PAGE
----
10          paMkti         10               1,024
       11          trishTuppu     11               2,048
       12          jagati         12               4,096
       13          atijagati      13               8,192
       14          Sakvari        14              16,384
       15          atiSakvari     15              32,768
       16          ashTi          16              65,536
       17          atyashTi       17             131,072
       18          dhRti          18             262,144
       19          atidhRti       19             524,288
       20          kRti           20           1,048,576
       21          prakRti        21           2,097,152
       22          aakRti         22           4,194,304
       23          vikRti         23           8,388,608
       24          sukRti         24          16,777,216
       25          abhikRti       25          33,554,432
       26          utkRti         26          67,108,864

 Total # of sama vRttaas in 26 chandassus is 134,217,726

Source for the chart: 'sulakshaNa  saaramu' by 'lingamagunTa  timmakavi.
Supposedly a contemporary of 'tenaali raamakRshNa, so belongs to 1550s or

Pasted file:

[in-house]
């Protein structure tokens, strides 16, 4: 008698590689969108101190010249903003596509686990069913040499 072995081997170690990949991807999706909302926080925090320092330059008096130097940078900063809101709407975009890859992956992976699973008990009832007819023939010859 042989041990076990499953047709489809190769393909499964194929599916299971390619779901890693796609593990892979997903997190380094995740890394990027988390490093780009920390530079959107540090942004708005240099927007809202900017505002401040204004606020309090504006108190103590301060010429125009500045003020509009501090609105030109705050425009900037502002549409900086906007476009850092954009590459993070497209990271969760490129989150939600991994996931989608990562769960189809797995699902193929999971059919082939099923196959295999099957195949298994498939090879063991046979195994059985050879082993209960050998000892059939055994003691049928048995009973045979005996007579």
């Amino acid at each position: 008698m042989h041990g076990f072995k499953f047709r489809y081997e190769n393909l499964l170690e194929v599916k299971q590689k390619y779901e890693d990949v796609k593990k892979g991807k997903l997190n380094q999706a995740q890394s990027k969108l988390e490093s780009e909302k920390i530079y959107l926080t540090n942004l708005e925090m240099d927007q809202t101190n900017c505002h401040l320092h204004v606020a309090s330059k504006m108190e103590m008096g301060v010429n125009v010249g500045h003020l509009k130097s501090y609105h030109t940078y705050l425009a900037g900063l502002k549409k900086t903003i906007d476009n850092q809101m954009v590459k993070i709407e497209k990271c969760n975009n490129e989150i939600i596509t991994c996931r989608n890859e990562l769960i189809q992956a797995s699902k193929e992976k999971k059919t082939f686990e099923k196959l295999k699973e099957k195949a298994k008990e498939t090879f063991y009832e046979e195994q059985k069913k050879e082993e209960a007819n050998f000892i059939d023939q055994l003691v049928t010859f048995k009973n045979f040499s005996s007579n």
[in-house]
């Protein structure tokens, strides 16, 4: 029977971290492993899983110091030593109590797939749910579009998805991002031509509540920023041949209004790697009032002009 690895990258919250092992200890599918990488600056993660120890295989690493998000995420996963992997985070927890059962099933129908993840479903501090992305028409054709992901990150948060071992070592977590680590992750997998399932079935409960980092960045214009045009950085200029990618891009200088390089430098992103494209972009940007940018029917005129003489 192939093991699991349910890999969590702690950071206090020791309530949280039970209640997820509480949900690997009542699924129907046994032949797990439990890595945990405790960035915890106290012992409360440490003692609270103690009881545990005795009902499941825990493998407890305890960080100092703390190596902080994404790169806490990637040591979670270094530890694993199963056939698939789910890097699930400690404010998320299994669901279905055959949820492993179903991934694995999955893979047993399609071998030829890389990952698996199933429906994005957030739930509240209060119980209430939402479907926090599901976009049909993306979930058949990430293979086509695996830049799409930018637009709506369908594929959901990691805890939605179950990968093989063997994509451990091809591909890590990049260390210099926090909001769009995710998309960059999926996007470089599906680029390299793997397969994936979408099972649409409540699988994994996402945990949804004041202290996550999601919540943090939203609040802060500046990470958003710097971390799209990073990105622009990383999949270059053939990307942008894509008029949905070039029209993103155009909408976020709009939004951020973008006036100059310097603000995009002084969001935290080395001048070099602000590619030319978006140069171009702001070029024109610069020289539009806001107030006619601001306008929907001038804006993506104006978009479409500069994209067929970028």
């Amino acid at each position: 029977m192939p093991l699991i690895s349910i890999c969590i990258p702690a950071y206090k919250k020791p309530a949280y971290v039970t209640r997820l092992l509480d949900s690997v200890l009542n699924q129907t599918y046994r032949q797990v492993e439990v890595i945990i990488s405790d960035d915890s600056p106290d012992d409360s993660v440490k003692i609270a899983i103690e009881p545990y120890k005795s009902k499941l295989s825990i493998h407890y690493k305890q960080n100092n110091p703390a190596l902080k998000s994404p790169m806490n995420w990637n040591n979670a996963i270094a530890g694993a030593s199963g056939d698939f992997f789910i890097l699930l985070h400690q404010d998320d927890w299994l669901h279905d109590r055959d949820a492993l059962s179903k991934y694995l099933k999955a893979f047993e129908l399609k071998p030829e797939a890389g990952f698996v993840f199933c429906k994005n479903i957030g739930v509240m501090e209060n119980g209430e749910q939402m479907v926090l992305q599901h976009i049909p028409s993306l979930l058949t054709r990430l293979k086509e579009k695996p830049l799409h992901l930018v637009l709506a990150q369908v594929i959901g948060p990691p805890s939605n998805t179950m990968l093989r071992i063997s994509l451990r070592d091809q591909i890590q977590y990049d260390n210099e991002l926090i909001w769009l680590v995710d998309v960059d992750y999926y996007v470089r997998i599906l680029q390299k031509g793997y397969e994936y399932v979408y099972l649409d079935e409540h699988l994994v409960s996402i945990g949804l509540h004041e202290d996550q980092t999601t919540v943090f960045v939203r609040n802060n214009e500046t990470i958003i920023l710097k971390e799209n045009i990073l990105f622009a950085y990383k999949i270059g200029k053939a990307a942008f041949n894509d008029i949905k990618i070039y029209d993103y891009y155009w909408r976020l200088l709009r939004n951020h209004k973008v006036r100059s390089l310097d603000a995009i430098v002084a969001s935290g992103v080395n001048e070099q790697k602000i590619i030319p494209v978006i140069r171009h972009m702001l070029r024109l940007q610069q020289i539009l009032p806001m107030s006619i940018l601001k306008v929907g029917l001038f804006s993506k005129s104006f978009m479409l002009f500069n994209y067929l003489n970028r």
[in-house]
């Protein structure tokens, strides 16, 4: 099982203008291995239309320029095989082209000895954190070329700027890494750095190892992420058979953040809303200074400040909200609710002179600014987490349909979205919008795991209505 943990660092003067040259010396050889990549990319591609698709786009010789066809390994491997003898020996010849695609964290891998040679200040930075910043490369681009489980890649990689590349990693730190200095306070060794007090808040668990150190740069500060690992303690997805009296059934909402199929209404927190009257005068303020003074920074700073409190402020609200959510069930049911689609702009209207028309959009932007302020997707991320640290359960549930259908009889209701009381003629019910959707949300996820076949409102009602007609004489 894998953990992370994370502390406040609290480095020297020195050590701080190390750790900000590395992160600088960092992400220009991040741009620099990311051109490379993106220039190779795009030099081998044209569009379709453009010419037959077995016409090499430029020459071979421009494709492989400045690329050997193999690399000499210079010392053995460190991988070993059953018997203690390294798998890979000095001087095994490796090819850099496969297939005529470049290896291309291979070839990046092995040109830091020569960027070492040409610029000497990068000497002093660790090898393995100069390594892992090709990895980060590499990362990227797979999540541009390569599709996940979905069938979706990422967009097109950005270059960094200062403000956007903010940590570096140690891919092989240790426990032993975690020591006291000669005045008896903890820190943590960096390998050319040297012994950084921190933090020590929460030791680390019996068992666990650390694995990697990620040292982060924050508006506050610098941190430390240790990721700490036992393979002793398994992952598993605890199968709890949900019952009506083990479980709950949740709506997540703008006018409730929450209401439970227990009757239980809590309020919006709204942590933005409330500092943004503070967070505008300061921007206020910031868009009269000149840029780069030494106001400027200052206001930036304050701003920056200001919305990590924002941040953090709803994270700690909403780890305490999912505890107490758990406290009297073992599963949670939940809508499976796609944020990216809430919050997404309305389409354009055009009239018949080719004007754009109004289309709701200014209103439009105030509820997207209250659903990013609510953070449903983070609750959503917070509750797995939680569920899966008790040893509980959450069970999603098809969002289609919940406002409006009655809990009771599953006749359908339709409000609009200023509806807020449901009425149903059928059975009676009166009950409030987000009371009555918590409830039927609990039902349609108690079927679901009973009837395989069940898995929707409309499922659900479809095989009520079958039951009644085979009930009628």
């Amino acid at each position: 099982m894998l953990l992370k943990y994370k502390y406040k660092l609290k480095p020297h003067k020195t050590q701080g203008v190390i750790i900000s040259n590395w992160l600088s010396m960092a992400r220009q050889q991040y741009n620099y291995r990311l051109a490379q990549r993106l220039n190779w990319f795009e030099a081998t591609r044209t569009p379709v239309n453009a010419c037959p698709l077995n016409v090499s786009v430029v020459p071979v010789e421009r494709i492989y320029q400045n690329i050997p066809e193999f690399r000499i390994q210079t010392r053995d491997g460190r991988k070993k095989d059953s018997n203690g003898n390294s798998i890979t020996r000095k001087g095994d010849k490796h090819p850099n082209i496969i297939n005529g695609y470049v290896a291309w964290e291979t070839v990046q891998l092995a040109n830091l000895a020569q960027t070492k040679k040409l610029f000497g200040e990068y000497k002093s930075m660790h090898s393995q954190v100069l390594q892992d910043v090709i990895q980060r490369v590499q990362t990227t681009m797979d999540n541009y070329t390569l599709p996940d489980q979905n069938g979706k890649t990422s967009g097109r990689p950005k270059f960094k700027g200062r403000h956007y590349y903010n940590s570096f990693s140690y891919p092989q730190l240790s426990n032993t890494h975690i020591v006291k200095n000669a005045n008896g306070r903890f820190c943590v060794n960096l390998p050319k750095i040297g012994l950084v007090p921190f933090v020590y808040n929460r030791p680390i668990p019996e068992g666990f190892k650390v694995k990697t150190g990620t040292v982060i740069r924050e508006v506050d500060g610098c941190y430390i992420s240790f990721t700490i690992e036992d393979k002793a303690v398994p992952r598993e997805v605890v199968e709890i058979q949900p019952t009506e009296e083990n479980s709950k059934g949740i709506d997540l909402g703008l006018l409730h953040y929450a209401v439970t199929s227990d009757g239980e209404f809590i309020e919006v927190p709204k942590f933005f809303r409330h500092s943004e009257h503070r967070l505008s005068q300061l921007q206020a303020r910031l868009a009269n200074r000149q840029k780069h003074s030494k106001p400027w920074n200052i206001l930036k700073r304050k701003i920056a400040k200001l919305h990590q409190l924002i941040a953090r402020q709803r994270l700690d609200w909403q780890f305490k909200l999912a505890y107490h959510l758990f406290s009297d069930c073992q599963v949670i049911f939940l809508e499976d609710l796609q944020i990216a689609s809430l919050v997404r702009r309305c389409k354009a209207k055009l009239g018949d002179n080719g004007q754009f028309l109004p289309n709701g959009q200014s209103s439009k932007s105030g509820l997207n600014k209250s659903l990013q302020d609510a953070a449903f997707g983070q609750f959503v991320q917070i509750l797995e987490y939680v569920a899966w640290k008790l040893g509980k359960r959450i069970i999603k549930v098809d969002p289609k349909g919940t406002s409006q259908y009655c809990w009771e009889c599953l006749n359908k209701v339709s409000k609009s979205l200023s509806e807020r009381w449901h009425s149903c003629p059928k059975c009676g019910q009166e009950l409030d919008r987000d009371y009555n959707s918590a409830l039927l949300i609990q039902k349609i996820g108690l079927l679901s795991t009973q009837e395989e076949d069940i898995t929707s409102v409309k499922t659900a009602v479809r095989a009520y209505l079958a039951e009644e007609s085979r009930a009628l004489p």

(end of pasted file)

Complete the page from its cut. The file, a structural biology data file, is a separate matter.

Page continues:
The amazing point is, inspite of the possible generation of millions of
'vRttaas' in 26 chandassus, the chandaah kartaas did not designate more
than 200 vRttaas. The reason is anyone's guess. Not that all the
combinations aksharaas will generate a specific rythm that suits a
meaningful disposition of the 'language' to form the 'literature'. This
truly requires a genius to designate which of these forms or patterns will
suit that particular 'language' (telugu). It requires lots of thorough
knowledge of the language and much more than that. Of course. it is not
known, how and why a triplet akshara unit is considered to set a 'gaNa' to
design the sequence of a chosen 'vRtta'.

Inspite of 200 prescribed 'vRttaas', not more than 45-50 were regularly
used in the various 'kaavyaas' over 1000 years of telugu literature.(to be

With regards,
Prabhakar Vissavajjhala

                              chandassu (3 of 3)

                             List of sama vRttaas'
# of aksharaas  Names of vRttaas        gaNaas                yati
        8       vidyunmaala          ma-ma-ga-ga                5
                bhadrakamu           ra-sa-va                  ....

       10       maNi rangamu         ra-sa-sa-ga                6

       11       indra vraja          ta-ta-ja-ga-ga             8